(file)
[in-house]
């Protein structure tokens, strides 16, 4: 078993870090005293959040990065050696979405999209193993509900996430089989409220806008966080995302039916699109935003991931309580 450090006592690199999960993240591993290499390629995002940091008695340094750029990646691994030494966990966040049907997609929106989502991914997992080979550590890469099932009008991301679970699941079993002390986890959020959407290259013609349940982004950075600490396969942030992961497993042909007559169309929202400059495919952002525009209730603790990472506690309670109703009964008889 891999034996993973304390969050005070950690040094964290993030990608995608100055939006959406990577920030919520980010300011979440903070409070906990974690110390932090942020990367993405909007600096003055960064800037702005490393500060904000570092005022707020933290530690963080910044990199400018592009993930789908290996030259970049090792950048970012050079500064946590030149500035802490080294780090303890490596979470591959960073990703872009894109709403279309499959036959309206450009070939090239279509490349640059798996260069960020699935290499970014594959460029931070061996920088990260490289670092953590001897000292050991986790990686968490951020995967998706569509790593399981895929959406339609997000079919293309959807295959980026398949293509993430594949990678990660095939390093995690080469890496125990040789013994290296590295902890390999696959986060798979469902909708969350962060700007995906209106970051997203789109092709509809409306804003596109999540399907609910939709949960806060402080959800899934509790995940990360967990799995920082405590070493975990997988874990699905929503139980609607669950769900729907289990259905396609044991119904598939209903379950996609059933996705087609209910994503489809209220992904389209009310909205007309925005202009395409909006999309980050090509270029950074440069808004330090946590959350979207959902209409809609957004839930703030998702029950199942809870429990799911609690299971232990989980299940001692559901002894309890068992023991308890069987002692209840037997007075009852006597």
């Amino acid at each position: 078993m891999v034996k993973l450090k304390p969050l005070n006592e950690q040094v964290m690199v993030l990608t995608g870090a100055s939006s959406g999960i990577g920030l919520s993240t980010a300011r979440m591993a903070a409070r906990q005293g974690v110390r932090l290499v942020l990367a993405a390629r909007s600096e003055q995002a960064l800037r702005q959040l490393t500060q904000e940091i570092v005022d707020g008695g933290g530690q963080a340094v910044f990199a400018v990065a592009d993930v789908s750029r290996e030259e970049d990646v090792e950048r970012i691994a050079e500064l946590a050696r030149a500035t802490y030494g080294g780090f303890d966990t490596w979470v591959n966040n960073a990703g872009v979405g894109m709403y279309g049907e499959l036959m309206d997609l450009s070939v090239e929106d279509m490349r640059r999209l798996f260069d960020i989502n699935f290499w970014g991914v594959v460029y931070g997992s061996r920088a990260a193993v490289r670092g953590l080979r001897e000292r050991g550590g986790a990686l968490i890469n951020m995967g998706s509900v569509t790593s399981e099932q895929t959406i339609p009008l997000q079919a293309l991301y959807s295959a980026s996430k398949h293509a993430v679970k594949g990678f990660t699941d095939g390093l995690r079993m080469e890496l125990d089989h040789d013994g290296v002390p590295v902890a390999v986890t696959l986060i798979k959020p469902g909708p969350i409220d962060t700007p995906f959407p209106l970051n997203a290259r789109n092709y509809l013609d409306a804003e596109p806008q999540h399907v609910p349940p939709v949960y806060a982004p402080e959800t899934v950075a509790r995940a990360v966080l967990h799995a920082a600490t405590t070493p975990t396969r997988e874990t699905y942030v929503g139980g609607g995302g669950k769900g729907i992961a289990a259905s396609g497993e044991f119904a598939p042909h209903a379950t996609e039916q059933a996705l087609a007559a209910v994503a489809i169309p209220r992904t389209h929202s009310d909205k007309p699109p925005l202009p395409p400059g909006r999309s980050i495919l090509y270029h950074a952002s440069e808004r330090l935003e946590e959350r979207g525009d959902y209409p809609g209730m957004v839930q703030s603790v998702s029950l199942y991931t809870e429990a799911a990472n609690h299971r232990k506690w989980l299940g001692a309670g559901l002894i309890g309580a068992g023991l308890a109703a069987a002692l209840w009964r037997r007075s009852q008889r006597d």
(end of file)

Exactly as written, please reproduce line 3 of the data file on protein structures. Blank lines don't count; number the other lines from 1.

């Amino acid at each position: 078993m891999v034996k993973l450090k304390p969050l005070n006592e950690q040094v964290m690199v993030l990608t995608g870090a100055s939006s959406g999960i990577g920030l919520s993240t980010a300011r979440m591993a903070a409070r906990q005293g974690v110390r932090l290499v942020l990367a993405a390629r909007s600096e003055q995002a960064l800037r702005q959040l490393t500060q904000e940091i570092v005022d707020g008695g933290g530690q963080a340094v910044f990199a400018v990065a592009d993930v789908s750029r290996e030259e970049d990646v090792e950048r970012i691994a050079e500064l946590a050696r030149a500035t802490y030494g080294g780090f303890d966990t490596w979470v591959n966040n960073a990703g872009v979405g894109m709403y279309g049907e499959l036959m309206d997609l450009s070939v090239e929106d279509m490349r640059r999209l798996f260069d960020i989502n699935f290499w970014g991914v594959v460029y931070g997992s061996r920088a990260a193993v490289r670092g953590l080979r001897e000292r050991g550590g986790a990686l968490i890469n951020m995967g998706s509900v569509t790593s399981e099932q895929t959406i339609p009008l997000q079919a293309l991301y959807s295959a980026s996430k398949h293509a993430v679970k594949g990678f990660t699941d095939g390093l995690r079993m080469e890496l125990d089989h040789d013994g290296v002390p590295v902890a390999v986890t696959l986060i798979k959020p469902g909708p969350i409220d962060t700007p995906f959407p209106l970051n997203a290259r789109n092709y509809l013609d409306a804003e596109p806008q999540h399907v609910p349940p939709v949960y806060a982004p402080e959800t899934v950075a509790r995940a990360v966080l967990h799995a920082a600490t405590t070493p975990t396969r997988e874990t699905y942030v929503g139980g609607g995302g669950k769900g729907i992961a289990a259905s396609g497993e044991f119904a598939p042909h209903a379950t996609e039916q059933a996705l087609a007559a209910v994503a489809i169309p209220r992904t389209h929202s009310d909205k007309p699109p925005l202009p395409p400059g909006r999309s980050i495919l090509y270029h950074a952002s440069e808004r330090l935003e946590e959350r979207g525009d959902y209409p809609g209730m957004v839930q703030s603790v998702s029950l199942y991931t809870e429990a799911a990472n609690h299971r232990k506690w989980l299940g001692a309670g559901l002894i309890g309580a068992g023991l308890a109703a069987a002692l209840w009964r037997r007075s009852q008889r006597d």